HistoryEarly history Poland arose when the West Slavic tribes of the region were united by the Piast dynasty of the Polans around about 1000, cleverly alternating between placating the German emperors and going behind their backs. Perhaps the most globally notable event of first two or three centuries of Poland's existence happened during a period of political fragmentation, when one of Polish regional princes invited The Teutonic Knights to help him against the pagan Prussians. It later became quite a nuisance, so to say. Reunified Poland, in dire need for allies, became associated with Lithuania. As the last pagan country in Europe, it also had a problem with the Knights, until Grand Duke Jogaila accepted the Polish crown, baptized himself and his realm (thus nullifying the reason of the Order's very presence) and became king Władysław of Poland. Together both countries broke the power of the Order. Over time Lithuania eventually merged with Poland, forming the Polish-Lithuanian Commonwealth. Together, Poland and Lithuania ruled over an enormous, immensely powerful and rich empire. The Golden Age The XVIth and XVIIth Centuries are known as, respectively, the Golden Age and the Silver Age of Polish history. Above all, this period is remembered for "Golden Liberty", when kings were elected and the franchise included 10% of the population, by far the most inclusive franchise in Europe until the end of the eighteenth century. The King had to share power with the Sejm, or the assembly (not to be confused with Senate, which was a separate upper House), which was itself controlled by the great noble houses (called magnates). The Commonwealth was also known for its religious tolerance (letting, for instance, Jews live more or less in peace when most countries reveled in senseless persecution), at a time when religious wars were consuming the rest of Europe. At its height, the Polish-Lithuanian Commonwealth was the largest country by land area in Europe. The Commonwealth in this period is also known for fielding the completely awesome winged◊ hussars. Just for the record — the Commonwealth is one of those complicated cases of historical countries that stubbornly refuse to fit into modern views of state and nationality. Until the Constitution of 3rd May, it was legally a union of two countries, Kingdom of Poland and Grand Duchy of Lithuania. The nobility of the Grand Duchy became for the most part Polonized, but the lower classes were too busy surviving to bother with that fashion, and later nation-builders had to start from the common folk to create anything not Polish; the nobles themselves preferred to identify as "the Noble nation". Thus, Poles see Poland as the successor to all of the Commonwealth, in spite of differences between the two parts, not to mention Ukraine. Lithuanians picture Lithuania as the successor to Grand Duchy, even though ethnic Lithuanians were actually a minority in a country mostly made of modern-day Belarus, and (due to assimilation) their upper classes were culturally Polish anyway. Ukrainians consider themselves descendants of the Ruthenian population of the region, particularly those who formed the Cossack Host, even though the Cossacks themselves were at least as much an occupation as an ethnic group. Belarussians had all of their upper classes assimilated, or killed off by Hitler and Stalin, so nobody was left to argue it's not just a swampy small part of Russia. All of the latter three, somewhat expectedly, also tend to see Poland as a sort of Big Brother Bully. The loss of independence But let's now come back to politics. Golden Liberty was a great inspiration for the American Revolution, but it had a flaw, to which we owe the existence of a strong US Presidency: any one noble could block laws (the Liberum Veto with which Europa Universalis players may be familiar), so as soon as one person got bribed by Russia, Prussia, or Austria, the country was in their hands. The Poles got tired of this at about the time of Washington and passed a new constitution, very progressive for the day (the second modern-type written constitution of a sovereign state in history,note inspired by the American constitution). Russia, Prussia, and Austria, the "three black eagles", decided that enough was enough and partitioned the country between them. Poles in Austria generally enjoyed the right to speak their language and quite a bit of self-rule, and were fairly supportive of the Habsburgs (even today, Emperor Franz Josef is remembered fondly in southern Poland, while praising other rulers of the "three black eagles" would make Poles twitch); this was also partly due to the fact that the Catholic Habsburgs much preferred the Catholic Poles to the Orthodox Ukrainians who also lived in Austria's chunk of Poland. Poles in Prussia were, at first, well-treated (Frederick the Great required the heir to the throne to be fluent in Polish, although this was never really implemented). After the Napoleonic Wars, borders were shuffled and the smaller number of Poles left in Prussia were often in ethnically-mixed areas such as Upper Silesia and found their circumstances changed drastically for the worse, especially after the abolition of their autonomy in 1848. Political hardship (like Bismarck's efforts at Germanification, mainly by settler colonialism), rather than breaking the Prussian Poles, substantially strengthened their national identity and spirit, but economic hardship compelled many of them to move to the thriving Rhineland (where they were a much smaller minority) or to the Americas. The Russian Tsars really didn't like Poles, partly due to the fact that Russia had been virtually prostrate before Polish economic and military power in the sixteenth and seventeenth centuries, and so, after they were finally victorious, the Russians went out of their way to punish the Poles under their rule. Not surprising, then, that the Poles tried, several times, to regain their independence (not counting the rioting during the Revolution of 1905). The first big time, the November Uprising, they actually had something of a chance, as the Russian part of Poland was technically autonomous and in personal union with Russia (known as Congress Poland), and as such had a halfway decent military. Unfortunately, the Uprising was botched from the beginning. Not surprisingly, the Russians took further steps to eliminate the Polish threat, which meant that the second big uprising, the January Uprising, was restricted to guerilla warfare and ended in tragedy, and the abolition of Polish autonomy, with many Poles being sent to Siberia. note Twentieth Century So during WW 1, many Poles, including future leaders such as Pilsudski and Sikorski, joined Austro-Hungarian forces (though there was a Russian-loyal faction, led by a Nationalist leader Roman Dmowskinote ) and helped the Central Powers to establish a puppet Polish Kingdom in former Russian territory, as the lesser of two evils. If sent to the western front, they usually deserted to join the French Foreign Legion. After the war, Piłsudski and his people founded a new, independent Poland which managed to defeat the Soviets in the Polish-Soviet War against terrible, terrible odds through sheer strategic brilliance. This defeat convinced the Soviets that they weren't in any shape to spread their revolution, which kept them bottled up for about thirty years. Immediately after the collapse of the Russian Empire resulted in the renewed independence of most of the former Commonwealth, Poland laid claim to the Lithuanian city of Vilnius,note leading to a war between the former allies. The Ukrainians who had invited the Poles in to rescue them from the Reds found that Warsaw, ultimately, had none of their best interests at heart (Piłsudski personally was very ashamed by this). The new Poland's German minority also suffered. Poland ended up suffering from a sluggish economy caused by a century of exploitation and field trips from World War I military powers, being surrounded by many powerful enemies, and deep internal tensions between Poles, Lithuanians, Belarusians, Ukrainians, Germans, and Jews, and political factions everyone belonged to. The tensions became more severe in certain areas and relaxed in others after a military coup and the establishment of the "Government of Moral Sanitation". Then, in 1939, everything fell apart with Germans and Soviets paying a visit over the borders. The War During the War, Poland suffered one of the most brutal occupation in the world (tied with Japan's occupation of Manchuria). The Holocaust was carried out in Polish territory, and it was the official intention of the Nazis to plunder Poland and starve it to death. Contrary to popular wisdom, the Poles fought brilliantly against overwhelming odds, never surrendered, and even when stabbed in the back by the Commies, escaped to fight another day. The cavalry charging tanks was a myth, by the way; the incident that inspired this story involved a Polish cavalry division (actually mounted infantry, like most cavalry of the time, though with traditions and training) which routed a German infantry division but was counter-attacked by armoured cars. Additionally, while some Polish cavalry units did deliberately engage German armor, they did so dismounted while wielding anti-tank rifles. The Poles didn't take occupation lying down. As well as organising a resistance movement, tens of thousands of Polish men escaped from the country and made their way to Britain and France to continue the fight, forming entire squadrons of airmen and divisions of ground troops. By the end of the war, there were ~250 thousand Poles fighting alongside the Western Allies, with another ~200 thousand aiding the Soviets. Suffice it to say that Poland had more than its fair share of Awesome Moments during the period. Poland lost a fifth of its population in the war- seven million people in all, mostly civilians. Out of a pre-war Jewish population of 3.3 million, only 300,000 survived (Poland's Jewish population were Polish citizens; Israel did not exist until after the war). Most of whom were then expelled by the Communists. Post-War era After the war, the country was taken over by the Reds with Rockets, who shoved Poland's eastern border west a few hundred miles, expelling millions of Poles from their ancestral homes, and shoved Poland's western border a few hundred miles further west, depositing them in former Eastern Germany, where they in turn kicked millions of Germans out of their ancestral homes, thus accounting for the country's suspiciously straight borders (the western border follows the line of the Oder and Neisse rivers) and the fact that Warsaw, originally chosen as the capital for its central location, is no longer especially central. Stalin was not a nice guy. Poland suffered long and hard under deeply incompetent Communist rule, and eventually Polish people were instrumental in its downfall. note Post-1989, Poland joined NATO and The European Union. The latter led to a large movement of Poles to the UK and caused a Polish plumber scare in France. Poland, along with Ukraine, hosted Euro football championships in 2012. The games' overwhelmingly positive reception came off as a shock to many Poles, who by then were used to thinking of their country as one big international humiliation. Home of the trade unionist with the impressive moustache (who became President) and formerly had identical twins as its President and Prime Minister. Also home of a very famous and popular former pontiff.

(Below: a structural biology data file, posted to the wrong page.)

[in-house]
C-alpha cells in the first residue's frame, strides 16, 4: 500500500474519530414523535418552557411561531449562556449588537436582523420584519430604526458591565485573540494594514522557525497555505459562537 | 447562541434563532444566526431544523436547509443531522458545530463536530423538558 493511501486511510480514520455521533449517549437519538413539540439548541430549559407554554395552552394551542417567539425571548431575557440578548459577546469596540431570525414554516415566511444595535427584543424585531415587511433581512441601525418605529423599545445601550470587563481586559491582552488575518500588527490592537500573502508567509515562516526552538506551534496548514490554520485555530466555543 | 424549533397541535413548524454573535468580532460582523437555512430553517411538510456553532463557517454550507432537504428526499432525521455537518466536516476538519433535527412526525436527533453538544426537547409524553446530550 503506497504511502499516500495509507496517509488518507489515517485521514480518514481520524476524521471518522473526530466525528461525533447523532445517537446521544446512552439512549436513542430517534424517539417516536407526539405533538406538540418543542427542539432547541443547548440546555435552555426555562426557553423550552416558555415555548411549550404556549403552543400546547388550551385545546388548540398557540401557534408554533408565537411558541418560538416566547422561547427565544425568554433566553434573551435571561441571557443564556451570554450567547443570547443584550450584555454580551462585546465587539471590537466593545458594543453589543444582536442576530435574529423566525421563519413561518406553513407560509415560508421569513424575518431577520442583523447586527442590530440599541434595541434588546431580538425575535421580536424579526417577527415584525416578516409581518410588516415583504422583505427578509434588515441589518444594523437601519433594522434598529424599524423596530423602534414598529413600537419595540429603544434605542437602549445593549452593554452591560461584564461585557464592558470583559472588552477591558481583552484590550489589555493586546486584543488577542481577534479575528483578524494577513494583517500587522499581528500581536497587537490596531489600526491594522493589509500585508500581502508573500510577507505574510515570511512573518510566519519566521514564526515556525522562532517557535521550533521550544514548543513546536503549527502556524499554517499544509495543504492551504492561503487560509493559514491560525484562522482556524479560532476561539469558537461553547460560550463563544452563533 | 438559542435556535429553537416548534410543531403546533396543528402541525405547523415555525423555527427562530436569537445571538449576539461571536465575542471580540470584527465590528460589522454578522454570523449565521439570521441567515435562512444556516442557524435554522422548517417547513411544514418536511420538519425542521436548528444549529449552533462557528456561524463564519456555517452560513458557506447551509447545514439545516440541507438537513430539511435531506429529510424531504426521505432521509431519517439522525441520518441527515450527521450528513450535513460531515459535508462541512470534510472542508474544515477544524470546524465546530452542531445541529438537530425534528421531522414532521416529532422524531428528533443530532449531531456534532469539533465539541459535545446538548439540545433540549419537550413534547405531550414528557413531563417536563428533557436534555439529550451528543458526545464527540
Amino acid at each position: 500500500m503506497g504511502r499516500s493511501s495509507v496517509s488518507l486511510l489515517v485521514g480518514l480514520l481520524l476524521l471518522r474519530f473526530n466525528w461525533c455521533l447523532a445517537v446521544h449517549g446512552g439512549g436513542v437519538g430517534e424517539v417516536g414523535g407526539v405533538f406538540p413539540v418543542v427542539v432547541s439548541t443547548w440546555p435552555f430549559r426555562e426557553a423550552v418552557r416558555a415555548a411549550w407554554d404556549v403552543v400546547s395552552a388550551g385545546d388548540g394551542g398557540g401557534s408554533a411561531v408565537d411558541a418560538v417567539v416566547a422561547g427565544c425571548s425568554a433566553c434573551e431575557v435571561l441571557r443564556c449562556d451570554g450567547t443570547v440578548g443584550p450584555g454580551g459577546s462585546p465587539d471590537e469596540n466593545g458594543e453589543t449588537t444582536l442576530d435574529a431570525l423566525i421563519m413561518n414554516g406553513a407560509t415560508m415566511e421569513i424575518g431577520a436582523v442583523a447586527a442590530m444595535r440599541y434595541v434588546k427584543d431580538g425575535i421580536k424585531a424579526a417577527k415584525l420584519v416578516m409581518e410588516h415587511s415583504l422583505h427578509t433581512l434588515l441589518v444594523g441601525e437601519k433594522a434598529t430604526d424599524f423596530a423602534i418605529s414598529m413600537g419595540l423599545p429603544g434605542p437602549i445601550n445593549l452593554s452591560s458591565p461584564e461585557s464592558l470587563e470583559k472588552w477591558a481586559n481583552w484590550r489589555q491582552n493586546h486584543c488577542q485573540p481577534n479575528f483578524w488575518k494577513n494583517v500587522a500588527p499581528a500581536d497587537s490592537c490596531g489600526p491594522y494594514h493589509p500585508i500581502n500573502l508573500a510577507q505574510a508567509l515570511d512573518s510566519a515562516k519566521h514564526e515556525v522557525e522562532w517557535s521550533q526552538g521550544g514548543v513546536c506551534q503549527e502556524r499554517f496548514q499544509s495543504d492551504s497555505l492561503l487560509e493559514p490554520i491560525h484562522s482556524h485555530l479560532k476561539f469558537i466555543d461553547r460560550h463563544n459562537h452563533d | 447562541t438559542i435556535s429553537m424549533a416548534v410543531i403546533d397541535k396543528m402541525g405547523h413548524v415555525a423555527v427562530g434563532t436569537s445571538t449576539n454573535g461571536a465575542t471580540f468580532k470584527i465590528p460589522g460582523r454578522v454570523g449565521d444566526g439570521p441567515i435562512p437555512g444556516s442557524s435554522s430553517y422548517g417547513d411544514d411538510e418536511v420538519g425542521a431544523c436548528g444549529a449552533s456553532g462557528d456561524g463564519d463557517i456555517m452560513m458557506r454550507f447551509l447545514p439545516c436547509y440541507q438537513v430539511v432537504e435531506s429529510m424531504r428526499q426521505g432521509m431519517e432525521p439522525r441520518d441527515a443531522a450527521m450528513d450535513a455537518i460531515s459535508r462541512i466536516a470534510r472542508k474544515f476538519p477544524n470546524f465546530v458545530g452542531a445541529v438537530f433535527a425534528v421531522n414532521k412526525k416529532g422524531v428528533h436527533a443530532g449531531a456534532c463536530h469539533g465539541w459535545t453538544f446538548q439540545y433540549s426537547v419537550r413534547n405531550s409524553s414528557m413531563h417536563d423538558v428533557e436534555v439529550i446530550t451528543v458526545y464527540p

Polish is a West Slavic language, a group which also includes Czech and Slovak and a number of minority languages. note It is the most spoken member of the group and the second-most spoken Slavic language, with 40 million native speakers (38 million in Poland itself) and over a million second language speakers (no exact figure exists). Brace yourself now, 'cause you're in for a hell of a ride. Polish language is hard, meaning it is both hard to learn and pronounce. It has many "hard" consonants like:
TriviaWhere the Brits would make jokes about the stupid Irish, Americans used to make jokes about stupid Poles (Polacks, if you're being really offensive; idiot journalist Giles Coren recently brought richly-deserved criticism upon himself for using it in an article in which he suggested that Polish expats had no business in Britain because of what their ancestors actually didn't do to his), but this seems to have died off sometime in The Seventies, or transferred over to the Brits, since many migrants go to the UK nowadays. The origin of the stereotype is probably history: the large wave of Polish immigration to the US came after the large wave of German immigration; Germans generally stereotyped the Poles as being a bit slow. Poles also tended to settle where Germans had shown up the generation prior: for instance, the 1850s-80s saw big German immigration to the Great Lakes region, while the 1870s-1920s (ish) saw big Polish immigration to the same area (sidenote: Chicago consequently has the world's highest concentration of ethnic Poles outside of Poland). The jokes probably spread from the more-settled Germans to the wider population. In the meantime, some ethnically German Americans continued to use the word "Polack" for "any stupid person"; a few even forgot that it was originally a slur and have to be embarrassingly corrected by their Polish friends. Polish gamers infested Dawn of War (and several other online games) for a long time, filling it with servers apparently devoted to nationalism (PL PL PL POLSKA, similar to BR) and being really bad at the game. Two things which don't mix very well, by the way - if you're so proud of your nationality, it's best not to spam that nationality out while you're getting your rear handed to you. Notes on Poland: On the subject of "things you must know about X country before writing about it":
Famous Real Life Poles:
The flag's colors, common throughout the world, originate from a merging of the heraldic symbols of the Polish-Lithuanian Commonwealth: the White Eagle of Poland and the "Pahonia", coat of arms of the Grand Duchy of Lithuania, featuring a white knight on horseback on a red field; the state ensign adds on the white half the Polish coat of arms — a crowned white eagle on a red field.